As we pass the seven year mark since the beginning of the financial crisis, you’d be forgiven for thinking that little has changed in the banking world. Barely a week goes by without yet another bumper bonus announcement or a scandal.
We’ve seen bonuses reach stratospheric numbers - a whopping £100bn(!) has been paid out to UK bankers since the crash they caused. Despite a 21% fall in profits, Barclay’s boss Anthony Jenkins has seen fit to take home an enormous £5.5m. The sector’s insistence on rewarding failure with these inflated pay packets shows they operate in a parallel universe to the rest of us.
These huge sums are especially audacious when we consider how some of them have been behaving. From foreign exchange market-fiddling to HSBC peddling advice on industrial-scale tax evasion: the first few months of 2015 have served to confirm our worst fears about the disgraceful way banks have been run.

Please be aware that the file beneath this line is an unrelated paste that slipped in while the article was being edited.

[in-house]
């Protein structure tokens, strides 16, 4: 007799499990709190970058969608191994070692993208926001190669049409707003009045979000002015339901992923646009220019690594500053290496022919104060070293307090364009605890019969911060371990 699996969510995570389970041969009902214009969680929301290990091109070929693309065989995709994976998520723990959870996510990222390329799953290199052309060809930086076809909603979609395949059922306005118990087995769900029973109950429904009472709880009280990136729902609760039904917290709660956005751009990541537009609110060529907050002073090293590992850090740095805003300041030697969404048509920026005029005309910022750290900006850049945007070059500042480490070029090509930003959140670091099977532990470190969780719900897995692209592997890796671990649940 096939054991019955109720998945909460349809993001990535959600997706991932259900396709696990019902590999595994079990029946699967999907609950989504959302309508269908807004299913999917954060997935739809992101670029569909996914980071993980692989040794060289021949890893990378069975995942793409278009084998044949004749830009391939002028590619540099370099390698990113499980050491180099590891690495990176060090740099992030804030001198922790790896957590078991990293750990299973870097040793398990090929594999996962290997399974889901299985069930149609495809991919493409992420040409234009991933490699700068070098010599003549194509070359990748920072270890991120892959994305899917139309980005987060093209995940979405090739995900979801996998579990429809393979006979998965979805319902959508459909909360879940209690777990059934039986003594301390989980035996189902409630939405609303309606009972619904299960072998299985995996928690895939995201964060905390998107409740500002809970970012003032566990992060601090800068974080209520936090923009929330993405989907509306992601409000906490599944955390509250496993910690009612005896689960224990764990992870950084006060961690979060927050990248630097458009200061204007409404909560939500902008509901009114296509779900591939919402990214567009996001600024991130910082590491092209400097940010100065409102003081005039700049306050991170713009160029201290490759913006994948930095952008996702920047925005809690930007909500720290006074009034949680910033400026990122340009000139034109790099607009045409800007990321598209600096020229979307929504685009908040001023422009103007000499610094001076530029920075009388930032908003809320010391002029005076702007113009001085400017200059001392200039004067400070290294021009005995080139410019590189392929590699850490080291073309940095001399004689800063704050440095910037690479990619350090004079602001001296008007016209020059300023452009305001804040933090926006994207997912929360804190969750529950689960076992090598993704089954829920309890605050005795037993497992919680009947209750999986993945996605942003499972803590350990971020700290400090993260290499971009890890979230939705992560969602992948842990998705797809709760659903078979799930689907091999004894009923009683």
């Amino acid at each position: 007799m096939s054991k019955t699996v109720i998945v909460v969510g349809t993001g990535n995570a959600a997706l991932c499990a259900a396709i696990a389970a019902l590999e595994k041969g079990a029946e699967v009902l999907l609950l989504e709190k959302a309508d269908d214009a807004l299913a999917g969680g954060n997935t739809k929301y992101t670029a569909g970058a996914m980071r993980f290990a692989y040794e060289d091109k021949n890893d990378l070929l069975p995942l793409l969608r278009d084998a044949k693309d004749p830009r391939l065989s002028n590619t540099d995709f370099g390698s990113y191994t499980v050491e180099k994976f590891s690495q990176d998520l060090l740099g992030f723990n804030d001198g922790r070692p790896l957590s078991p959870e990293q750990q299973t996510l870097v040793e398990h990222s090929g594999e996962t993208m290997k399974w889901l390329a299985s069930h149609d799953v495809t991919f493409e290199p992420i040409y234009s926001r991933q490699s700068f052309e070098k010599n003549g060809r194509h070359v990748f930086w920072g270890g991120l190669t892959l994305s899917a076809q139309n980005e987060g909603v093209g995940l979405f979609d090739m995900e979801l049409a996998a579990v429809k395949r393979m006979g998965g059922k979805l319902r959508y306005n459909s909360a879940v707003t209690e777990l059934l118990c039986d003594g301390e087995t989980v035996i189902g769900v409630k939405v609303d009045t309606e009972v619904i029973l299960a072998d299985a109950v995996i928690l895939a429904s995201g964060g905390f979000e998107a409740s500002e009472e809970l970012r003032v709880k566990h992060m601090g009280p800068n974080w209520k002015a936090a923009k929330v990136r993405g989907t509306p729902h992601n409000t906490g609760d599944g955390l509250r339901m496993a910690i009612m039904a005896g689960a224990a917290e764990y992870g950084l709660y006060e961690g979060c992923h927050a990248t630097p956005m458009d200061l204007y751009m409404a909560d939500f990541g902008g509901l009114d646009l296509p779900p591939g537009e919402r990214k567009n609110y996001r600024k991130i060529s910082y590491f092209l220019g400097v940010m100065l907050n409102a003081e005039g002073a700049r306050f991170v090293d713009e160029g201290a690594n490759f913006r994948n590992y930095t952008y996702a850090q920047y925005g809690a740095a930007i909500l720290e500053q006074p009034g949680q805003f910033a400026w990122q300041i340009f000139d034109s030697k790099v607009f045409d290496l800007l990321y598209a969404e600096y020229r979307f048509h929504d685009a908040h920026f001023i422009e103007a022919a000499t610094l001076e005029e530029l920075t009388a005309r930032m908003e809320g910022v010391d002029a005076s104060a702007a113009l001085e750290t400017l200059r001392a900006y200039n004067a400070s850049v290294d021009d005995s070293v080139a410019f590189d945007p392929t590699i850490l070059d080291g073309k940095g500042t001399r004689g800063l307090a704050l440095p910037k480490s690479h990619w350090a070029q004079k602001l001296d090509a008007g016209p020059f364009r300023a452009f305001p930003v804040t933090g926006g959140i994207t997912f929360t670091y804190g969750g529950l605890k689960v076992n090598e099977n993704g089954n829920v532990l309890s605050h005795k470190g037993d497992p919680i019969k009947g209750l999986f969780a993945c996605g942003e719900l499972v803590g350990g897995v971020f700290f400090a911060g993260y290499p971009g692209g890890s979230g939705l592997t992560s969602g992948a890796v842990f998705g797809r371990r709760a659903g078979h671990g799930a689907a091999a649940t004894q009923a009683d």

When MPs have tried to hold bankers to account by having executives hauled over the coals for their behaviour, they inevitably duck the blame by passing the buck. The sector has been fined a staggering £166bn since the crisis without raising so much as a whimper. When they’re found out, they pay up. Which begs the question: if they can pay out such huge fines without complaint, why should we believe them when they whinge that a Robin Hood Tax would do them incalculable harm?
In a week, when an influential group of MPs has warned that the City of London is still vulnerable to a sudden financial shock, it’s brought the need to rein in casino banking back into sharp focus. This type of trading needs the greater oversight a tax would provide. Banks need to pay their fair share to compensate for the damage they’ve caused. People need the financial sector to be transformed from a bad master to a good servant. We need a Robin Hood Tax.